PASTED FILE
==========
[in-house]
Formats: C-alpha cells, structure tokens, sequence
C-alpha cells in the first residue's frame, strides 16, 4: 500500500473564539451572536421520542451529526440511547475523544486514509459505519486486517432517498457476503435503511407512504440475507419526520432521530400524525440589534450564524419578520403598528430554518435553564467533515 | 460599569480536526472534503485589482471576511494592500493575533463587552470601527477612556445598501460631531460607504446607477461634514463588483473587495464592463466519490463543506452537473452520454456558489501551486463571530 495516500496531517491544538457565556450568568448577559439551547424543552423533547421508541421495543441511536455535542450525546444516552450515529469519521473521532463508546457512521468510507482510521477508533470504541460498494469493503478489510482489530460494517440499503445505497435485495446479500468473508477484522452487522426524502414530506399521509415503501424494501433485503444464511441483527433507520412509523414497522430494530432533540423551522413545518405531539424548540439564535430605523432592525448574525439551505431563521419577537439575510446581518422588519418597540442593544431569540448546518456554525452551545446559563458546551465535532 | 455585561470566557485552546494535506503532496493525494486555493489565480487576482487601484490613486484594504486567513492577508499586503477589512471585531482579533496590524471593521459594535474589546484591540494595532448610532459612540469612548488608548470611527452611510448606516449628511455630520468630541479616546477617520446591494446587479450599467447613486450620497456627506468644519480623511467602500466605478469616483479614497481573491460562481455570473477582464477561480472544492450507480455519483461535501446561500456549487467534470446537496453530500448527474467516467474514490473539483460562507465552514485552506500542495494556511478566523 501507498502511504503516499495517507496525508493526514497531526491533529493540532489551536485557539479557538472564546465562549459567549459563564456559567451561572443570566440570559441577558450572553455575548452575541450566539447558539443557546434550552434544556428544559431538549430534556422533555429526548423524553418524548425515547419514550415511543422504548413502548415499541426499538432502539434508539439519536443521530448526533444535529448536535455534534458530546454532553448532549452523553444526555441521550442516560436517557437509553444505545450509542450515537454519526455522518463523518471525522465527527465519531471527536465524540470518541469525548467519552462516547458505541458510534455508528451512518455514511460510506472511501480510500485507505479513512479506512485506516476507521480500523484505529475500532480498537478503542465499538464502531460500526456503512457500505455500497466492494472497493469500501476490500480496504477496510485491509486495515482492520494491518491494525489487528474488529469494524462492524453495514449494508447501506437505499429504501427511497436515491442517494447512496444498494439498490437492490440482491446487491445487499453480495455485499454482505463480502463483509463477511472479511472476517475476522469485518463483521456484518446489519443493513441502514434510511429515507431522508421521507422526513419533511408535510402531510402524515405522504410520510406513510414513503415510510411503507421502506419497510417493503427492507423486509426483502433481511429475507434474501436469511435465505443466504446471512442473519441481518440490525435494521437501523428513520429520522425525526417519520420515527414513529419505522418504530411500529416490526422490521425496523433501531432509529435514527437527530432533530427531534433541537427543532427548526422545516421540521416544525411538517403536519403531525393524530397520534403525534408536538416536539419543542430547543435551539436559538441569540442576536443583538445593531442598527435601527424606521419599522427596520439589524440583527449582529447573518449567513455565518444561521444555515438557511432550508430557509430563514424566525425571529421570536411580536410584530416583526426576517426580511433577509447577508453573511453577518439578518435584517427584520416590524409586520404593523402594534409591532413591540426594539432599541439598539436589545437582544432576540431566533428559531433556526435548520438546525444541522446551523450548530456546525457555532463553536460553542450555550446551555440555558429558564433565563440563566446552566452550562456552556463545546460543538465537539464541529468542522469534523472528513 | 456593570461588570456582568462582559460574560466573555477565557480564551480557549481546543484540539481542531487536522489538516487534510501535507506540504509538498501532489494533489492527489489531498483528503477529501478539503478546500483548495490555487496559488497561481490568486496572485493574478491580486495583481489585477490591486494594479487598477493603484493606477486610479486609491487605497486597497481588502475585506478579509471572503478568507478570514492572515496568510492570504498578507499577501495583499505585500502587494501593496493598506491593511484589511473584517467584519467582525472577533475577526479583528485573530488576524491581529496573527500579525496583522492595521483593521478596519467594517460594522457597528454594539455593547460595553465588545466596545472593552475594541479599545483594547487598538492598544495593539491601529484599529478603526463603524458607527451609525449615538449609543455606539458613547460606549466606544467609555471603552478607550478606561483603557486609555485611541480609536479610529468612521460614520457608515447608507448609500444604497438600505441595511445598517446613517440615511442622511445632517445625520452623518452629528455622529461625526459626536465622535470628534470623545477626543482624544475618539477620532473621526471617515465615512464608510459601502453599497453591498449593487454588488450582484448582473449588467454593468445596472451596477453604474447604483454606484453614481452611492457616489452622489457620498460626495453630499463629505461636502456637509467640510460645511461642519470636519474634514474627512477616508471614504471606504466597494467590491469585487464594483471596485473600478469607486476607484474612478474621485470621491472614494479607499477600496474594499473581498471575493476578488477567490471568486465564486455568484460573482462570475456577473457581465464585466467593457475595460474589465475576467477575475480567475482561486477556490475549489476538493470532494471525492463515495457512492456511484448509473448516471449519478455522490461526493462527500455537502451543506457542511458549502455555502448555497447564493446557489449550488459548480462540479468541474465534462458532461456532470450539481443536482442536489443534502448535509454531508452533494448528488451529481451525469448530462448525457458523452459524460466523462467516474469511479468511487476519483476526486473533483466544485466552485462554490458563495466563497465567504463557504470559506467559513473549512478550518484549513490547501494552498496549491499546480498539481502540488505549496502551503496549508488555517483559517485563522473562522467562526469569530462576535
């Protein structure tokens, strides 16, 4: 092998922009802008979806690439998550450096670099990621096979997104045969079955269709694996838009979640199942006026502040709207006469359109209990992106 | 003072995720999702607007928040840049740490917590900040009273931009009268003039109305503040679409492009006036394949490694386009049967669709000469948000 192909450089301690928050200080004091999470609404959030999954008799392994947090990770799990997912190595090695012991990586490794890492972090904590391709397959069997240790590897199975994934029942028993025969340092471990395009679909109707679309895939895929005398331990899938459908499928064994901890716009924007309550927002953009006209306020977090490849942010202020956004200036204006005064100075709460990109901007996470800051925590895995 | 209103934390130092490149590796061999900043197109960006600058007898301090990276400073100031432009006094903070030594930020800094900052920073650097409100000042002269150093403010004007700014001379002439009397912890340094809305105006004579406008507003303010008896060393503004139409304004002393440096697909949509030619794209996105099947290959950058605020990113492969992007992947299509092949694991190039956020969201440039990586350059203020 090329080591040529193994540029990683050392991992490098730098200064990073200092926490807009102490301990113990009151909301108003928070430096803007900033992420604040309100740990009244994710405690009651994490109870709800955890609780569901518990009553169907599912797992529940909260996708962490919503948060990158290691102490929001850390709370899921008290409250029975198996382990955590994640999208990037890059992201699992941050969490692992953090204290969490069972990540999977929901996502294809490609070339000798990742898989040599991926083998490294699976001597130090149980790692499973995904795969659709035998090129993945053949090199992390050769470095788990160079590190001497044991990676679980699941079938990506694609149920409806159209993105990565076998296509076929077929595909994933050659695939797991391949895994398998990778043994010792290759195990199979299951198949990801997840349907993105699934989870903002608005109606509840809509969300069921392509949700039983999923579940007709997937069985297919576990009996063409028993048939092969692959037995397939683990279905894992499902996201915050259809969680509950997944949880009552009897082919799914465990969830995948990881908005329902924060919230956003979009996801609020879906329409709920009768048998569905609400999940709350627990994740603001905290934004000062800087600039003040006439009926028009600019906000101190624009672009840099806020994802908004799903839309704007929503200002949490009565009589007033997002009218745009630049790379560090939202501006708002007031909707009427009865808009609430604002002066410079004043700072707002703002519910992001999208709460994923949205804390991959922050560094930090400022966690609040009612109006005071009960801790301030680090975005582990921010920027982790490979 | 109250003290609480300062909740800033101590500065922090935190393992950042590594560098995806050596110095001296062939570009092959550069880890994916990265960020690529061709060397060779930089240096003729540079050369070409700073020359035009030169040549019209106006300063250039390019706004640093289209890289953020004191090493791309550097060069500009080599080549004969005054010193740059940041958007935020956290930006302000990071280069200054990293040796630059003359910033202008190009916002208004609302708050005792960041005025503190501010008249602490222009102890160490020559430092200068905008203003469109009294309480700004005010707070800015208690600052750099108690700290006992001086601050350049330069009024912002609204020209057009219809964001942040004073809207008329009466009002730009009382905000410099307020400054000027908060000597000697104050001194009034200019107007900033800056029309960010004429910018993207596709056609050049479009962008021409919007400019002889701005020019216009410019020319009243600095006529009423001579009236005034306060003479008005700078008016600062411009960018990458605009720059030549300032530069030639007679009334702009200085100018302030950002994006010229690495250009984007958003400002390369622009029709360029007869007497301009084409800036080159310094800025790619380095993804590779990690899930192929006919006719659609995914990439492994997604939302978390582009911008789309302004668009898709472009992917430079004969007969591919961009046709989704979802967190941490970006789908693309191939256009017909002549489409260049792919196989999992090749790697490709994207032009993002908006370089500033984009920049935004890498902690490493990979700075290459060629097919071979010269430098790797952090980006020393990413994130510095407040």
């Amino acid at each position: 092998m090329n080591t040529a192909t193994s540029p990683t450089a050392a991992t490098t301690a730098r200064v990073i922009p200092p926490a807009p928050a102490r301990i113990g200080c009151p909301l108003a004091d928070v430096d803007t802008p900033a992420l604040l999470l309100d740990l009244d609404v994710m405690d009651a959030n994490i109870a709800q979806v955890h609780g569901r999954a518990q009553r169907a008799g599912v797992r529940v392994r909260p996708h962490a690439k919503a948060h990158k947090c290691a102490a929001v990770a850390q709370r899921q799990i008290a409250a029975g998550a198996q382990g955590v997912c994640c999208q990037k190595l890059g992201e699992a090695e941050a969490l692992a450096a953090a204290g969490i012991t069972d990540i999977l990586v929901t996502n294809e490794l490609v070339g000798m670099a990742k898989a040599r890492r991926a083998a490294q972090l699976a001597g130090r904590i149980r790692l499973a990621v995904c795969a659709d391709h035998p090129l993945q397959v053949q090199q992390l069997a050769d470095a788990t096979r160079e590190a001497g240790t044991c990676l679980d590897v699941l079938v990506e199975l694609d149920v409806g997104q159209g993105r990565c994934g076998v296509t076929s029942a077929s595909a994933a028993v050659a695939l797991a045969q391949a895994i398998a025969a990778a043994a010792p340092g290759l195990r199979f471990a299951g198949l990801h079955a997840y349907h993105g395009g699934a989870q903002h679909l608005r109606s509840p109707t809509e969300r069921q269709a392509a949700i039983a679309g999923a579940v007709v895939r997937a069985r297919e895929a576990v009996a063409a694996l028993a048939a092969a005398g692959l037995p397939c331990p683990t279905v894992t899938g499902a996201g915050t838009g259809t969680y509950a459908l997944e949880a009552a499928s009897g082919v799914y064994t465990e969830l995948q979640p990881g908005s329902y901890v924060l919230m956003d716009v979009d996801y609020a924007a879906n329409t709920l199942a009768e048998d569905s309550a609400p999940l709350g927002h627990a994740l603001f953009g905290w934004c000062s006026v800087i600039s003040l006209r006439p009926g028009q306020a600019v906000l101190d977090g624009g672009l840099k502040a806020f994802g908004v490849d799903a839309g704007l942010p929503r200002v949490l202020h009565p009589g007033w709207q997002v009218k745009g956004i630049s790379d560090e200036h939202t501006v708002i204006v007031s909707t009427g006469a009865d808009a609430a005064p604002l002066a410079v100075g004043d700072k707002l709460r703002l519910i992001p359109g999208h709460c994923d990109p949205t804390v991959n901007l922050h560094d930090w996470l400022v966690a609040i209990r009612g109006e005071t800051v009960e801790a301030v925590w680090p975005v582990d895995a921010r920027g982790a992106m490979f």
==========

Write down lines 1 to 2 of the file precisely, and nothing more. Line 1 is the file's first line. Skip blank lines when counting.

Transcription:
[in-house]
Formats: C-alpha cells, structure tokens, sequence